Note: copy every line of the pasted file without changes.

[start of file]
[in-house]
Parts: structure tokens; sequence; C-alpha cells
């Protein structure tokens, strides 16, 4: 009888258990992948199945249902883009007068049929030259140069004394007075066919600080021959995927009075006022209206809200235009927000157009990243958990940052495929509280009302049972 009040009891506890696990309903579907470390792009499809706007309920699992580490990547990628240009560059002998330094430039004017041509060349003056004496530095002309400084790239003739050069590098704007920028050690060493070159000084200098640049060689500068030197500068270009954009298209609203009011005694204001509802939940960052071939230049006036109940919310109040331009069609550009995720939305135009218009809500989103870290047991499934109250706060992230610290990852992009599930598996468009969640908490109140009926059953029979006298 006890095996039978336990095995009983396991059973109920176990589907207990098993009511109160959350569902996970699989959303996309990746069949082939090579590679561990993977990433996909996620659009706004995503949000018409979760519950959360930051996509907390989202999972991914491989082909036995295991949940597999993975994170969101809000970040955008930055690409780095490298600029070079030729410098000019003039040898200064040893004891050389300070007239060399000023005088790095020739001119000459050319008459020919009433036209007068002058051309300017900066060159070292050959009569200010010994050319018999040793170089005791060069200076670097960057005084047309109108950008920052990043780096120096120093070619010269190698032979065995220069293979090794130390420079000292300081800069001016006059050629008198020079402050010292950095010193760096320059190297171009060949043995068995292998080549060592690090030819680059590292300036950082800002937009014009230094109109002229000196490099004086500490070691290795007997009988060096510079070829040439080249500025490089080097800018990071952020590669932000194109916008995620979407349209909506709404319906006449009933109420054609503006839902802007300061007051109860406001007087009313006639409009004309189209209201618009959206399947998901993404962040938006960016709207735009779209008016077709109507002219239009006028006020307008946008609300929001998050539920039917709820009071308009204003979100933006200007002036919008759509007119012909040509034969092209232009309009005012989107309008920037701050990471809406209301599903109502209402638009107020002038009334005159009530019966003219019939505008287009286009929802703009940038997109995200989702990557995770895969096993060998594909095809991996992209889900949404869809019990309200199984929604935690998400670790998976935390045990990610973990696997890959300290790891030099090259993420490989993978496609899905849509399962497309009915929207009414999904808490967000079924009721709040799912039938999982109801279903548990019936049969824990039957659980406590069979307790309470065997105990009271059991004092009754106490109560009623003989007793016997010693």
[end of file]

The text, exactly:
[in-house]
Parts: structure tokens; sequence; C-alpha cells
């Protein structure tokens, strides 16, 4: 009888258990992948199945249902883009007068049929030259140069004394007075066919600080021959995927009075006022209206809200235009927000157009990243958990940052495929509280009302049972 009040009891506890696990309903579907470390792009499809706007309920699992580490990547990628240009560059002998330094430039004017041509060349003056004496530095002309400084790239003739050069590098704007920028050690060493070159000084200098640049060689500068030197500068270009954009298209609203009011005694204001509802939940960052071939230049006036109940919310109040331009069609550009995720939305135009218009809500989103870290047991499934109250706060992230610290990852992009599930598996468009969640908490109140009926059953029979006298 006890095996039978336990095995009983396991059973109920176990589907207990098993009511109160959350569902996970699989959303996309990746069949082939090579590679561990993977990433996909996620659009706004995503949000018409979760519950959360930051996509907390989202999972991914491989082909036995295991949940597999993975994170969101809000970040955008930055690409780095490298600029070079030729410098000019003039040898200064040893004891050389300070007239060399000023005088790095020739001119000459050319008459020919009433036209007068002058051309300017900066060159070292050959009569200010010994050319018999040793170089005791060069200076670097960057005084047309109108950008920052990043780096120096120093070619010269190698032979065995220069293979090794130390420079000292300081800069001016006059050629008198020079402050010292950095010193760096320059190297171009060949043995068995292998080549060592690090030819680059590292300036950082800002937009014009230094109109002229000196490099004086500490070691290795007997009988060096510079070829040439080249500025490089080097800018990071952020590669932000194109916008995620979407349209909506709404319906006449009933109420054609503006839902802007300061007051109860406001007087009313006639409009004309189209209201618009959206399947998901993404962040938006960016709207735009779209008016077709109507002219239009006028006020307008946008609300929001998050539920039917709820009071308009204003979100933006200007002036919008759509007119012909040509034969092209232009309009005012989107309008920037701050990471809406209301599903109502209402638009107020002038009334005159009530019966003219019939505008287009286009929802703009940038997109995200989702990557995770895969096993060998594909095809991996992209889900949404869809019990309200199984929604935690998400670790998976935390045990990610973990696997890959300290790891030099090259993420490989993978496609899905849509399962497309009915929207009414999904808490967000079924009721709040799912039938999982109801279903548990019936049969824990039957659980406590069979307790309470065997105990009271059991004092009754106490109560009623003989007793016997010693």